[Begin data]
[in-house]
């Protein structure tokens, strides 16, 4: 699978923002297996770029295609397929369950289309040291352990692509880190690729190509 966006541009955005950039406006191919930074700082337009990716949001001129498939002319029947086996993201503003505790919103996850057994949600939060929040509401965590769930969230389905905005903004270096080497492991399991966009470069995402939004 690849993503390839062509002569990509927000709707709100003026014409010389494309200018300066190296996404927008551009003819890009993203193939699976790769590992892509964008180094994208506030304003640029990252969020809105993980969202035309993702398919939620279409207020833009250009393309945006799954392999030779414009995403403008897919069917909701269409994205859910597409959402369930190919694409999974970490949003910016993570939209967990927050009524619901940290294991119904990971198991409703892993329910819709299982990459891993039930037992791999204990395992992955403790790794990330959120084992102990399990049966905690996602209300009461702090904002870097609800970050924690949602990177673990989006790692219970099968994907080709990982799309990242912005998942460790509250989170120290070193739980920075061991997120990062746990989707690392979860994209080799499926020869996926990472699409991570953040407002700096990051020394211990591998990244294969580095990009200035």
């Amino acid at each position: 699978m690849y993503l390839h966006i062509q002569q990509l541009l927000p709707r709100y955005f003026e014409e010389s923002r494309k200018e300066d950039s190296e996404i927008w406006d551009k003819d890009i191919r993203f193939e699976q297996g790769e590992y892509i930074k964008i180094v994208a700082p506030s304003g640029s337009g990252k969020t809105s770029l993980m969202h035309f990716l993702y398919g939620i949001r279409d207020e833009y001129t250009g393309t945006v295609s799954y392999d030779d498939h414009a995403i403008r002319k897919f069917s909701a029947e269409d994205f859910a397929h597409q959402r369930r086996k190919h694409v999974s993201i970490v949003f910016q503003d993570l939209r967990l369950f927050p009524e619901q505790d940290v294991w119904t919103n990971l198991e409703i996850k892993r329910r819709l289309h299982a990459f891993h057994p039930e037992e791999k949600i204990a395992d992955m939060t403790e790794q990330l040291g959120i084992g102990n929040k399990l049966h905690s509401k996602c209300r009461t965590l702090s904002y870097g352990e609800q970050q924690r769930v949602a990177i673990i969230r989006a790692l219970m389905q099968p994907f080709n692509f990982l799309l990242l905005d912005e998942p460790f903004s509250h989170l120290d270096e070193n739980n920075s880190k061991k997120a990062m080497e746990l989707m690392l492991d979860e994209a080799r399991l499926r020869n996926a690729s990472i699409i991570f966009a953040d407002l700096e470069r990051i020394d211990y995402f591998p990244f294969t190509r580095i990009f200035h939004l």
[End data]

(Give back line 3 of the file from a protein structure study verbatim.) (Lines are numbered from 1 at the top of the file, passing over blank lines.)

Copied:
């Amino acid at each position: 699978m690849y993503l390839h966006i062509q002569q990509l541009l927000p709707r709100y955005f003026e014409e010389s923002r494309k200018e300066d950039s190296e996404i927008w406006d551009k003819d890009i191919r993203f193939e699976q297996g790769e590992y892509i930074k964008i180094v994208a700082p506030s304003g640029s337009g990252k969020t809105s770029l993980m969202h035309f990716l993702y398919g939620i949001r279409d207020e833009y001129t250009g393309t945006v295609s799954y392999d030779d498939h414009a995403i403008r002319k897919f069917s909701a029947e269409d994205f859910a397929h597409q959402r369930r086996k190919h694409v999974s993201i970490v949003f910016q503003d993570l939209r967990l369950f927050p009524e619901q505790d940290v294991w119904t919103n990971l198991e409703i996850k892993r329910r819709l289309h299982a990459f891993h057994p039930e037992e791999k949600i204990a395992d992955m939060t403790e790794q990330l040291g959120i084992g102990n929040k399990l049966h905690s509401k996602c209300r009461t965590l702090s904002y870097g352990e609800q970050q924690r769930v949602a990177i673990i969230r989006a790692l219970m389905q099968p994907f080709n692509f990982l799309l990242l905005d912005e998942p460790f903004s509250h989170l120290d270096e070193n739980n920075s880190k061991k997120a990062m080497e746990l989707m690392l492991d979860e994209a080799r399991l499926r020869n996926a690729s990472i699409i991570f966009a953040d407002l700096e470069r990051i020394d211990y995402f591998p990244f294969t190509r580095i990009f200035h939004l």